Modest Mussorgsky

Born March 21, 1839 in Karevo, Russia
Died March 28, 1881 in St. Petersburg, Russia




Romantic 1820-1910


Pictures at an Exhibition, Songs and Dances of Death, Boris Godunov

Modest Mussorgsky


Modest Mussorgsky was one of the five Russian nationalist composers known as the “Russian Five.” He was born to a well-to-do landowner and began taking piano lessons from his mother around the age of six. By the time he was nine, he was playing so well that he began performing for family and friends. In 1852, Mussorgsky entered the Cadet School of the Guards in St. Petersburg . While at school, he showed interest in history and German philosophy, and he sang in the school choir. It was during his first year at school that he wrote Porte-enseigne Polka which he dedicated to his school friends.

In 1857, Mussorgsky left Cadet school and entered the Prebrazhensky Regiment of the Guards. A year later he convinced composer Balakirev to give him composition lessons, but in 1858, Mussorgsky suffered a nervous or spiritual crisis and left the guards to return home. He continued to compose but his music did not gain popularity.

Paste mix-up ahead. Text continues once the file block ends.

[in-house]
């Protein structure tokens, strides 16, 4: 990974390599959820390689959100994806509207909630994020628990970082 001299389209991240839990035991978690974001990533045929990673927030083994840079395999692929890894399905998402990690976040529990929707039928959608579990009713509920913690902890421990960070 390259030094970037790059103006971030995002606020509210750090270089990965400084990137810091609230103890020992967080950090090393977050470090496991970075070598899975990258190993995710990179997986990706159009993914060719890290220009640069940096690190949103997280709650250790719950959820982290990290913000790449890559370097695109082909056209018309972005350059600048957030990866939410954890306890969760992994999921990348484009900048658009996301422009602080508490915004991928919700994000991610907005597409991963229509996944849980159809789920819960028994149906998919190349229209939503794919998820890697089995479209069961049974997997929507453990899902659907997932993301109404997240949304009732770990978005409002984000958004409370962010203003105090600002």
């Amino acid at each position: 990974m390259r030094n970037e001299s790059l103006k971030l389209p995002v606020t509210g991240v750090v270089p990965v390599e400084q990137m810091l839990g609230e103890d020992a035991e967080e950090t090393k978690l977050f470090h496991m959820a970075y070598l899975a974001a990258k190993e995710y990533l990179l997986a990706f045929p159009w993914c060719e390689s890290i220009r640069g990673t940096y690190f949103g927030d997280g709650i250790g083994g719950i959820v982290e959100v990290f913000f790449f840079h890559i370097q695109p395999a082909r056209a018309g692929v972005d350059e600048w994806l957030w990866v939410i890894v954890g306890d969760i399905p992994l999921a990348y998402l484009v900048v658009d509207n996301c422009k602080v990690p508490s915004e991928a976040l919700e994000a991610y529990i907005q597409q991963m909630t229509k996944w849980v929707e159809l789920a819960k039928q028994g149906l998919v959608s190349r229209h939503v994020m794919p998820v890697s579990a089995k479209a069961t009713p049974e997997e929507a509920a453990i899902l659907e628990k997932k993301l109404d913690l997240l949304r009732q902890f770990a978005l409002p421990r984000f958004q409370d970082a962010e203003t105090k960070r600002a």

Mussorgsky began working for the Russian government and completed the historic opera, Boris Godunov, which was at first rejected by theatres. At the same time that he was finishing Boris Godunov, Mussorgsky was working on a second opera Khovanshchina.

Through music, Mussorgsky wanted to portray life, however rough and beautiful.  When Mussorgsky died, however, he left many of his works unfinished. Russian composer Rimsky-Korsakov took on the task of editing and publishing Mussorgsky’s music.